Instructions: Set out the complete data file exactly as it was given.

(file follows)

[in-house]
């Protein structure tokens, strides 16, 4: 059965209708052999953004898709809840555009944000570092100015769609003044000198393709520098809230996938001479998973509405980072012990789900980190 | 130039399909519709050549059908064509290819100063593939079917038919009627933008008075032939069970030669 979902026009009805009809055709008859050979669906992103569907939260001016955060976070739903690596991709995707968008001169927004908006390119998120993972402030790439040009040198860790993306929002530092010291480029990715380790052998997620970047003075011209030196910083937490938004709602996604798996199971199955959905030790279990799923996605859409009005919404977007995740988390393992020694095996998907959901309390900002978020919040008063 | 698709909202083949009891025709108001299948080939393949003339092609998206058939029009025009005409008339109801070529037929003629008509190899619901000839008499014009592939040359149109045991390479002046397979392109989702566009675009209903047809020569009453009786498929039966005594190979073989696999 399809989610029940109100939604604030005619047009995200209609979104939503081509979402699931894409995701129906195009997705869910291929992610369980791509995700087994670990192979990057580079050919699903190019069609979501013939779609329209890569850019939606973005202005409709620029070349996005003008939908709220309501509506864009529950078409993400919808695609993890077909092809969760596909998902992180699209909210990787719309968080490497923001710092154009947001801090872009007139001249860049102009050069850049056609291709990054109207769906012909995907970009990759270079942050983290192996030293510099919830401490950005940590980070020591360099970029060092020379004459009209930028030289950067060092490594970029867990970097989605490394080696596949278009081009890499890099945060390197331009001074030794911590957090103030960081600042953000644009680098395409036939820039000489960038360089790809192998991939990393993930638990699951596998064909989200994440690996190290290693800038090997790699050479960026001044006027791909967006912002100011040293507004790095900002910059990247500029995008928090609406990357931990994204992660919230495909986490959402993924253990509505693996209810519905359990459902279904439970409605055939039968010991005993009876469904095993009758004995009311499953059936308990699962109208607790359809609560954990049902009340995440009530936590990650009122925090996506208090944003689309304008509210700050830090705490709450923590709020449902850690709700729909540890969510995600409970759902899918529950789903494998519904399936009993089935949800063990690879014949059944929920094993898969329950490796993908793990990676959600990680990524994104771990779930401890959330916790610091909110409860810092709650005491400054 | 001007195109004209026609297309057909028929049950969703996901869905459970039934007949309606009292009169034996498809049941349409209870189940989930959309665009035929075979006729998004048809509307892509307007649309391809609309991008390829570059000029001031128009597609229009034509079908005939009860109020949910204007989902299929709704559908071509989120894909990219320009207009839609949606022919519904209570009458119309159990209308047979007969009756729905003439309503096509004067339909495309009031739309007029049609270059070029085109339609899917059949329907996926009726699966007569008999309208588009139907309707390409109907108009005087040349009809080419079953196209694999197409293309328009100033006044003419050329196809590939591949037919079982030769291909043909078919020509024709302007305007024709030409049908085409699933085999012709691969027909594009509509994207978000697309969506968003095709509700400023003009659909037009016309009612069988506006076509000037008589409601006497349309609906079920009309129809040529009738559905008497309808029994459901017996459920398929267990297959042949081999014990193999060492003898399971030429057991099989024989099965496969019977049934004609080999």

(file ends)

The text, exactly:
[in-house]
């Protein structure tokens, strides 16, 4: 059965209708052999953004898709809840555009944000570092100015769609003044000198393709520098809230996938001479998973509405980072012990789900980190 | 130039399909519709050549059908064509290819100063593939079917038919009627933008008075032939069970030669 979902026009009805009809055709008859050979669906992103569907939260001016955060976070739903690596991709995707968008001169927004908006390119998120993972402030790439040009040198860790993306929002530092010291480029990715380790052998997620970047003075011209030196910083937490938004709602996604798996199971199955959905030790279990799923996605859409009005919404977007995740988390393992020694095996998907959901309390900002978020919040008063 | 698709909202083949009891025709108001299948080939393949003339092609998206058939029009025009005409008339109801070529037929003629008509190899619901000839008499014009592939040359149109045991390479002046397979392109989702566009675009209903047809020569009453009786498929039966005594190979073989696999 399809989610029940109100939604604030005619047009995200209609979104939503081509979402699931894409995701129906195009997705869910291929992610369980791509995700087994670990192979990057580079050919699903190019069609979501013939779609329209890569850019939606973005202005409709620029070349996005003008939908709220309501509506864009529950078409993400919808695609993890077909092809969760596909998902992180699209909210990787719309968080490497923001710092154009947001801090872009007139001249860049102009050069850049056609291709990054109207769906012909995907970009990759270079942050983290192996030293510099919830401490950005940590980070020591360099970029060092020379004459009209930028030289950067060092490594970029867990970097989605490394080696596949278009081009890499890099945060390197331009001074030794911590957090103030960081600042953000644009680098395409036939820039000489960038360089790809192998991939990393993930638990699951596998064909989200994440690996190290290693800038090997790699050479960026001044006027791909967006912002100011040293507004790095900002910059990247500029995008928090609406990357931990994204992660919230495909986490959402993924253990509505693996209810519905359990459902279904439970409605055939039968010991005993009876469904095993009758004995009311499953059936308990699962109208607790359809609560954990049902009340995440009530936590990650009122925090996506208090944003689309304008509210700050830090705490709450923590709020449902850690709700729909540890969510995600409970759902899918529950789903494998519904399936009993089935949800063990690879014949059944929920094993898969329950490796993908793990990676959600990680990524994104771990779930401890959330916790610091909110409860810092709650005491400054 | 001007195109004209026609297309057909028929049950969703996901869905459970039934007949309606009292009169034996498809049941349409209870189940989930959309665009035929075979006729998004048809509307892509307007649309391809609309991008390829570059000029001031128009597609229009034509079908005939009860109020949910204007989902299929709704559908071509989120894909990219320009207009839609949606022919519904209570009458119309159990209308047979007969009756729905003439309503096509004067339909495309009031739309007029049609270059070029085109339609899917059949329907996926009726699966007569008999309208588009139907309707390409109907108009005087040349009809080419079953196209694999197409293309328009100033006044003419050329196809590939591949037919079982030769291909043909078919020509024709302007305007024709030409049908085409699933085999012709691969027909594009509509994207978000697309969506968003095709509700400023003009659909037009016309009612069988506006076509000037008589409601006497349309609906079920009309129809040529009738559905008497309808029994459901017996459920398929267990297959042949081999014990193999060492003898399971030429057991099989024989099965496969019977049934004609080999």